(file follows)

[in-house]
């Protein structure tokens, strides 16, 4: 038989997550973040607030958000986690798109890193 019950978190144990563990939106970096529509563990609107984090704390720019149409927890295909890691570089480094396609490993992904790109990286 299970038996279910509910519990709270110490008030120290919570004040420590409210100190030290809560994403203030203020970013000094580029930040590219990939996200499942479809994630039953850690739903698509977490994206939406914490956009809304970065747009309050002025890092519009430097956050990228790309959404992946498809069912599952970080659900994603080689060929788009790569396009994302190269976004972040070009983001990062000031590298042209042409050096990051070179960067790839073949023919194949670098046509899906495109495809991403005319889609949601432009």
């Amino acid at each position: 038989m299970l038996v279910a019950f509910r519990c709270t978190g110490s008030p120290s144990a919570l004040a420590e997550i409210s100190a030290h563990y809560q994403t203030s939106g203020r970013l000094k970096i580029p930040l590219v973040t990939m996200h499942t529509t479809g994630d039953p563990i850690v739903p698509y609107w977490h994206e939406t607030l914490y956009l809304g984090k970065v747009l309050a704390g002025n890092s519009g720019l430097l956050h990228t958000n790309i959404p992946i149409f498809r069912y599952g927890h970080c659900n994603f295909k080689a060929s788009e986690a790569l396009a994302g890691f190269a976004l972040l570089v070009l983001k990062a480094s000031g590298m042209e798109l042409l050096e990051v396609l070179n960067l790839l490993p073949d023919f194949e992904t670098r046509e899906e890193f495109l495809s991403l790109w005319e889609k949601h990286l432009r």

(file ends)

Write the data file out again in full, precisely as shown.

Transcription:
[in-house]
């Protein structure tokens, strides 16, 4: 038989997550973040607030958000986690798109890193 019950978190144990563990939106970096529509563990609107984090704390720019149409927890295909890691570089480094396609490993992904790109990286 299970038996279910509910519990709270110490008030120290919570004040420590409210100190030290809560994403203030203020970013000094580029930040590219990939996200499942479809994630039953850690739903698509977490994206939406914490956009809304970065747009309050002025890092519009430097956050990228790309959404992946498809069912599952970080659900994603080689060929788009790569396009994302190269976004972040070009983001990062000031590298042209042409050096990051070179960067790839073949023919194949670098046509899906495109495809991403005319889609949601432009």
């Amino acid at each position: 038989m299970l038996v279910a019950f509910r519990c709270t978190g110490s008030p120290s144990a919570l004040a420590e997550i409210s100190a030290h563990y809560q994403t203030s939106g203020r970013l000094k970096i580029p930040l590219v973040t990939m996200h499942t529509t479809g994630d039953p563990i850690v739903p698509y609107w977490h994206e939406t607030l914490y956009l809304g984090k970065v747009l309050a704390g002025n890092s519009g720019l430097l956050h990228t958000n790309i959404p992946i149409f498809r069912y599952g927890h970080c659900n994603f295909k080689a060929s788009e986690a790569l396009a994302g890691f190269a976004l972040l570089v070009l983001k990062a480094s000031g590298m042209e798109l042409l050096e990051v396609l070179n960067l790839l490993p073949d023919f194949e992904t670098r046509e899906e890193f495109l495809s991403l790109w005319e889609k949601h990286l432009r």